Privacy is becoming an ever more potent concern as we grapple with the reality that our phones, computers, and our browser histories are filled with data that could reveal a lot about who we are sometimes things we’d rather keep private. The issue of the privacy of data is not a new concern for researchers in fact, whenever someone wants to work with people, oversight boards ask them about how they’ll keep data about participants private. But the data landscape for researchers and statisticians is changing and that’s the focus of this episode of Stats and Stories with guests Claire McKay Bowen and Joshua Snoke. Claire McKay Bowen is the Lead Data Scientist of Privacy and Data Security at the Urban Institute. Her research focuses on comparing and evaluating the quality of differentially private data synthesis methods and science communication. After completing her Ph.D. in Statistics from the University of Notre Dame, she worked at Los Alamos National Laboratory, where she investigated cosmic ray effects on supercomputers. She is also the recipient of the NSF Graduate Research Fellowship, Microsoft Graduate Women’s Fellowship, and Gertrude M. Cox Scholarship. Joshua Snoke is an Associate Statistician at the RAND Corporation in Pittsburgh. His research focuses on applied statistical data privacy methods for increasing researchers’ access to data restricted due to privacy concerns. He has published on various statistical data privacy topics, such as differential privacy, synthetic data, and privacy preserving distributed estimation. He serves on the Privacy and Confidentiality Committee for the American Statistical Association and the RAND Human Subjects and Protections Committee. He received his Ph.D. in Statistics from the Pennsylvania State University.
The best thing about being a statistician,” he said, “is that you get to play in everyone's backyard.” That famous quote by John Tukey is optimized by our guest and the focus of this episode of Stats and Short Stories with guest Walter Piegorsch. Walter W. Piegorsch is the Director of Statistical Research & Education at the University of Arizona’s BIO5 Institute. He is also a Professor of Mathematics, a Professor of Public Health, a Member and former Chair of the University’s Graduate Interdisciplinary Program (GIDP) in Statistics. Dr. Piegorsch’s research focuses on data science and informatics for environmental hazards and risk assessment.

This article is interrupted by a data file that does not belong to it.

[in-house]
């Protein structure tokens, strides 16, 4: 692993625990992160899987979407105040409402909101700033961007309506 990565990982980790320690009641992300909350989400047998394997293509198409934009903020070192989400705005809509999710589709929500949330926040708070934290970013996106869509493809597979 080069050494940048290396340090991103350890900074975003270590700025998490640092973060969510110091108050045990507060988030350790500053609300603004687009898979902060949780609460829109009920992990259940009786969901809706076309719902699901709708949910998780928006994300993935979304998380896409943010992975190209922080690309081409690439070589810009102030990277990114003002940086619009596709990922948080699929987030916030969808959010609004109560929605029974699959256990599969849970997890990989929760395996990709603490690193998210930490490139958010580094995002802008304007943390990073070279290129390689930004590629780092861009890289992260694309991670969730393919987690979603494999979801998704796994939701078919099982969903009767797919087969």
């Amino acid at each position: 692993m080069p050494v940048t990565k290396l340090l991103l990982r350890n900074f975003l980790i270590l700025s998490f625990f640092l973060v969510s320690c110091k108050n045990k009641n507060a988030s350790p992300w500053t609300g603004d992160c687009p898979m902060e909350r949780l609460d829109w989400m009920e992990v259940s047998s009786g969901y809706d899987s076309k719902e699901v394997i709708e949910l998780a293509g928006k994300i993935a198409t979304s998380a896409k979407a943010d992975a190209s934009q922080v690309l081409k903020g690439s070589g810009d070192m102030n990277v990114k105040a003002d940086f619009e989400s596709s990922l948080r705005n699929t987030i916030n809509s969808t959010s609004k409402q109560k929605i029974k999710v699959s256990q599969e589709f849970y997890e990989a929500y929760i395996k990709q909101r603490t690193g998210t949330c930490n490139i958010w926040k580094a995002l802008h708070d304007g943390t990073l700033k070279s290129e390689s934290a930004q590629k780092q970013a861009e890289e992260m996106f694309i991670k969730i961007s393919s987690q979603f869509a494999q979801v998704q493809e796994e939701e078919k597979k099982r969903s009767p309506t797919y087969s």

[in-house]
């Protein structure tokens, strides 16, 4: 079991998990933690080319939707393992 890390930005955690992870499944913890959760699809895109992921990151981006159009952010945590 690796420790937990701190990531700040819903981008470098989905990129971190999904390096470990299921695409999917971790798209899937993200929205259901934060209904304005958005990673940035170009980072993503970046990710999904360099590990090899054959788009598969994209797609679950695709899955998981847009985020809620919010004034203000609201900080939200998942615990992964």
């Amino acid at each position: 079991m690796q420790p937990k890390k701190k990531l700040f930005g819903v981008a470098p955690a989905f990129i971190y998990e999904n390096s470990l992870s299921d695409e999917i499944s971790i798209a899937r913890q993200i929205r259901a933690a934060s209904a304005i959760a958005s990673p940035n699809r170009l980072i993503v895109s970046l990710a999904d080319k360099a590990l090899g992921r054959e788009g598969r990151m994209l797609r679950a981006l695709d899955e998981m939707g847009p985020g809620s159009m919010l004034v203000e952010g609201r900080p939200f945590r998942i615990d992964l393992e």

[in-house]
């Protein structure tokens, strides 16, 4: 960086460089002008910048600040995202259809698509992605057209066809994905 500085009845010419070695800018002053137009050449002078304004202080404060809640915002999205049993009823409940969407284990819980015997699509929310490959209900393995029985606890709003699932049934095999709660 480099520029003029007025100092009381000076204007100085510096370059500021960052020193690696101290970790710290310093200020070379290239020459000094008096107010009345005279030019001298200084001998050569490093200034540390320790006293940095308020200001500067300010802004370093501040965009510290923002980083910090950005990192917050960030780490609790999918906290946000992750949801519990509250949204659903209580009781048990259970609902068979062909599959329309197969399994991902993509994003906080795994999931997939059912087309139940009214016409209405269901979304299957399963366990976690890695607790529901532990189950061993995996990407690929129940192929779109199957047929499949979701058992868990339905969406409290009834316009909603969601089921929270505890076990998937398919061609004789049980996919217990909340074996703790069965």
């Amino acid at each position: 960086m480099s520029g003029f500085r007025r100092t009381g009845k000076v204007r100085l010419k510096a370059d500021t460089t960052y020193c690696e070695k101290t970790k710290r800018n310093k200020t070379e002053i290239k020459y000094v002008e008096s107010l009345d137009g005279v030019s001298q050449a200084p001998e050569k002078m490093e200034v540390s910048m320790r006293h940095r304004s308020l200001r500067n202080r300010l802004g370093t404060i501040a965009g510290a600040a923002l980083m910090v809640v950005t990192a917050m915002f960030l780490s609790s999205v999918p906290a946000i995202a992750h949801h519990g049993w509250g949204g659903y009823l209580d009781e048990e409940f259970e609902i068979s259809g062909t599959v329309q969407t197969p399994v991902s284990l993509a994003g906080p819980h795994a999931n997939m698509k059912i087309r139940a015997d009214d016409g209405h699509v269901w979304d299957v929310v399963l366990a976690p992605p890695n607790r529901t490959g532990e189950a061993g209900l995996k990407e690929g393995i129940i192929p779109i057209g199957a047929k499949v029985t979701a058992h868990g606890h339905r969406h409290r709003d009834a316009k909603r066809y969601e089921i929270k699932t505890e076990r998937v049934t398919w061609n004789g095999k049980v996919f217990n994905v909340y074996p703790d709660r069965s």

When planning for potential disasters, we often focus on hurricanes that might ravage coastal areas or tornados and droughts that strike rural parts of the Midwest. But researchers are also working to uncover the vulnerabilities faced by urban areas and that’s the focus of this episode of Stats and Stories with guest Walter Piegorsch. Walter W. Piegorsch is the Director of Statistical Research & Education at the University of Arizona’s BIO5 Institute. He is also a Professor of Mathematics, a Professor of Public Health, a Member and former Chair of the University’s Graduate Interdisciplinary Program (GIDP) in Statistics. Dr. Piegorsch’s research focuses on data science and informatics for environmental hazards and risk assessment.
After over a year of being stuck in our houses. A lot of us are appreciating the outdoors on our planet a little bit more healthy environment and more our focus on this episode of Stats and Stories with guest Leslie McClure. McClure is Professor & Chair of the Department of Epidemiology and Biostatistics and Associate Dean for Faculty Affairs at the Dornsife School of Public Health at Drexel University. Dr. McClure does work to try to understand disparities in health, particularly racial and geographic disparities, and the role that the environment plays in them. Her methodological expertise is in the design and analysis of multicenter trials, as well as issues of multiplicity in clinical trials. She is currently the Director of the Coordinating Center for the Diabetes LEAD Network, and the Director of the Data Coordinating Center for the Connecting the Dots: Autism Center of Excellence.